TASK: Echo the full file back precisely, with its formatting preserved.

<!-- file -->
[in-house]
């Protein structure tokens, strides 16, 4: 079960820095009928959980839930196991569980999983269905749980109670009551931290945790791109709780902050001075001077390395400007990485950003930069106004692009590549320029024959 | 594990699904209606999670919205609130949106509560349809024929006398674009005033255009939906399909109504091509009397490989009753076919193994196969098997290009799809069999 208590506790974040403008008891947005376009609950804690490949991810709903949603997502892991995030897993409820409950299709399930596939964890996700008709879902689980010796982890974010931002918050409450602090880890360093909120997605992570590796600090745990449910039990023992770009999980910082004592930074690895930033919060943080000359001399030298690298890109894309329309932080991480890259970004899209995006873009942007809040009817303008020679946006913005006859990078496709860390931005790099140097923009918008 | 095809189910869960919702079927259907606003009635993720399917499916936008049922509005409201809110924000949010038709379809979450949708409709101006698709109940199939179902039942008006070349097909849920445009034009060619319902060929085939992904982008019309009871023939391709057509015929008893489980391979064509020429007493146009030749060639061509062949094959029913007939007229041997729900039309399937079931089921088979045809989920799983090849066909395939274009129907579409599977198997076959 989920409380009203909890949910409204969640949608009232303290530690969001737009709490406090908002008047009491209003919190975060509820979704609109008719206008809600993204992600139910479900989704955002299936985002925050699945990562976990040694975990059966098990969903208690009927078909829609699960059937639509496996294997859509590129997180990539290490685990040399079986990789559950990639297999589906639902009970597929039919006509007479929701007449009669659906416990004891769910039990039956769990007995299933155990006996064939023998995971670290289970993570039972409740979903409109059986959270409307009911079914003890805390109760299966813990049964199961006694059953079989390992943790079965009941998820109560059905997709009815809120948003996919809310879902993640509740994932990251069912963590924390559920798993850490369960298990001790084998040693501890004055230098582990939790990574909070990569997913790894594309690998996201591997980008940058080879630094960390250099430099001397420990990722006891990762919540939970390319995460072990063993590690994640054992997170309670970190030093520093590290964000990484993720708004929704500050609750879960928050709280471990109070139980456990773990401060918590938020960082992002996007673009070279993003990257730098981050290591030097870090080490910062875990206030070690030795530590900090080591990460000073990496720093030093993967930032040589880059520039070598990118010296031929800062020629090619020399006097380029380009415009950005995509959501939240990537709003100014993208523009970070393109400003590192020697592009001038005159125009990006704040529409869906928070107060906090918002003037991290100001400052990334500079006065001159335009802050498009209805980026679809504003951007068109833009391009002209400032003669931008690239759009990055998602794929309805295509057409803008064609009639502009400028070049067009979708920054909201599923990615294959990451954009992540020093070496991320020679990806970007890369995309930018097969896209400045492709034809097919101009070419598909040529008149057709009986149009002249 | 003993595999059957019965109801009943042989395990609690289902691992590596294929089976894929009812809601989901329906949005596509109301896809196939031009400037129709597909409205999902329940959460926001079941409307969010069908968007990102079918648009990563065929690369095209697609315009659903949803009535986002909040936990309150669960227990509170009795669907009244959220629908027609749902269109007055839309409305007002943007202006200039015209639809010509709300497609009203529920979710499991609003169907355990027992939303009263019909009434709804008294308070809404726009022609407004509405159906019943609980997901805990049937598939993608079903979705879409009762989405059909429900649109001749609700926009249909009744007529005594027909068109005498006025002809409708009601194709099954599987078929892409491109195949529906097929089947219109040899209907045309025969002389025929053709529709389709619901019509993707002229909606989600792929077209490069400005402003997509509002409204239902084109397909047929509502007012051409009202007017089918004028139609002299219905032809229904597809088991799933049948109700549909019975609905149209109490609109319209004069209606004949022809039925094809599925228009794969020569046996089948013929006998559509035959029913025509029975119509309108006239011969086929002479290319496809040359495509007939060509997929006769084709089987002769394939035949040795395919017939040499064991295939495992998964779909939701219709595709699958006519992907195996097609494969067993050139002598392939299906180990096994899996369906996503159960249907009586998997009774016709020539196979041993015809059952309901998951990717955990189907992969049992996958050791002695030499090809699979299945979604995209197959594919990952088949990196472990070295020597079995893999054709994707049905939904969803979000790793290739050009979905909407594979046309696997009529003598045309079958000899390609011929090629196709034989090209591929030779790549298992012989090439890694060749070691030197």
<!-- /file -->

[in-house]
């Protein structure tokens, strides 16, 4: 079960820095009928959980839930196991569980999983269905749980109670009551931290945790791109709780902050001075001077390395400007990485950003930069106004692009590549320029024959 | 594990699904209606999670919205609130949106509560349809024929006398674009005033255009939906399909109504091509009397490989009753076919193994196969098997290009799809069999 208590506790974040403008008891947005376009609950804690490949991810709903949603997502892991995030897993409820409950299709399930596939964890996700008709879902689980010796982890974010931002918050409450602090880890360093909120997605992570590796600090745990449910039990023992770009999980910082004592930074690895930033919060943080000359001399030298690298890109894309329309932080991480890259970004899209995006873009942007809040009817303008020679946006913005006859990078496709860390931005790099140097923009918008 | 095809189910869960919702079927259907606003009635993720399917499916936008049922509005409201809110924000949010038709379809979450949708409709101006698709109940199939179902039942008006070349097909849920445009034009060619319902060929085939992904982008019309009871023939391709057509015929008893489980391979064509020429007493146009030749060639061509062949094959029913007939007229041997729900039309399937079931089921088979045809989920799983090849066909395939274009129907579409599977198997076959 989920409380009203909890949910409204969640949608009232303290530690969001737009709490406090908002008047009491209003919190975060509820979704609109008719206008809600993204992600139910479900989704955002299936985002925050699945990562976990040694975990059966098990969903208690009927078909829609699960059937639509496996294997859509590129997180990539290490685990040399079986990789559950990639297999589906639902009970597929039919006509007479929701007449009669659906416990004891769910039990039956769990007995299933155990006996064939023998995971670290289970993570039972409740979903409109059986959270409307009911079914003890805390109760299966813990049964199961006694059953079989390992943790079965009941998820109560059905997709009815809120948003996919809310879902993640509740994932990251069912963590924390559920798993850490369960298990001790084998040693501890004055230098582990939790990574909070990569997913790894594309690998996201591997980008940058080879630094960390250099430099001397420990990722006891990762919540939970390319995460072990063993590690994640054992997170309670970190030093520093590290964000990484993720708004929704500050609750879960928050709280471990109070139980456990773990401060918590938020960082992002996007673009070279993003990257730098981050290591030097870090080490910062875990206030070690030795530590900090080591990460000073990496720093030093993967930032040589880059520039070598990118010296031929800062020629090619020399006097380029380009415009950005995509959501939240990537709003100014993208523009970070393109400003590192020697592009001038005159125009990006704040529409869906928070107060906090918002003037991290100001400052990334500079006065001159335009802050498009209805980026679809504003951007068109833009391009002209400032003669931008690239759009990055998602794929309805295509057409803008064609009639502009400028070049067009979708920054909201599923990615294959990451954009992540020093070496991320020679990806970007890369995309930018097969896209400045492709034809097919101009070419598909040529008149057709009986149009002249 | 003993595999059957019965109801009943042989395990609690289902691992590596294929089976894929009812809601989901329906949005596509109301896809196939031009400037129709597909409205999902329940959460926001079941409307969010069908968007990102079918648009990563065929690369095209697609315009659903949803009535986002909040936990309150669960227990509170009795669907009244959220629908027609749902269109007055839309409305007002943007202006200039015209639809010509709300497609009203529920979710499991609003169907355990027992939303009263019909009434709804008294308070809404726009022609407004509405159906019943609980997901805990049937598939993608079903979705879409009762989405059909429900649109001749609700926009249909009744007529005594027909068109005498006025002809409708009601194709099954599987078929892409491109195949529906097929089947219109040899209907045309025969002389025929053709529709389709619901019509993707002229909606989600792929077209490069400005402003997509509002409204239902084109397909047929509502007012051409009202007017089918004028139609002299219905032809229904597809088991799933049948109700549909019975609905149209109490609109319209004069209606004949022809039925094809599925228009794969020569046996089948013929006998559509035959029913025509029975119509309108006239011969086929002479290319496809040359495509007939060509997929006769084709089987002769394939035949040795395919017939040499064991295939495992998964779909939701219709595709699958006519992907195996097609494969067993050139002598392939299906180990096994899996369906996503159960249907009586998997009774016709020539196979041993015809059952309901998951990717955990189907992969049992996958050791002695030499090809699979299945979604995209197959594919990952088949990196472990070295020597079995893999054709994707049905939904969803979000790793290739050009979905909407594979046309696997009529003598045309079958000899390609011929090629196709034989090209591929030779790549298992012989090439890694060749070691030197």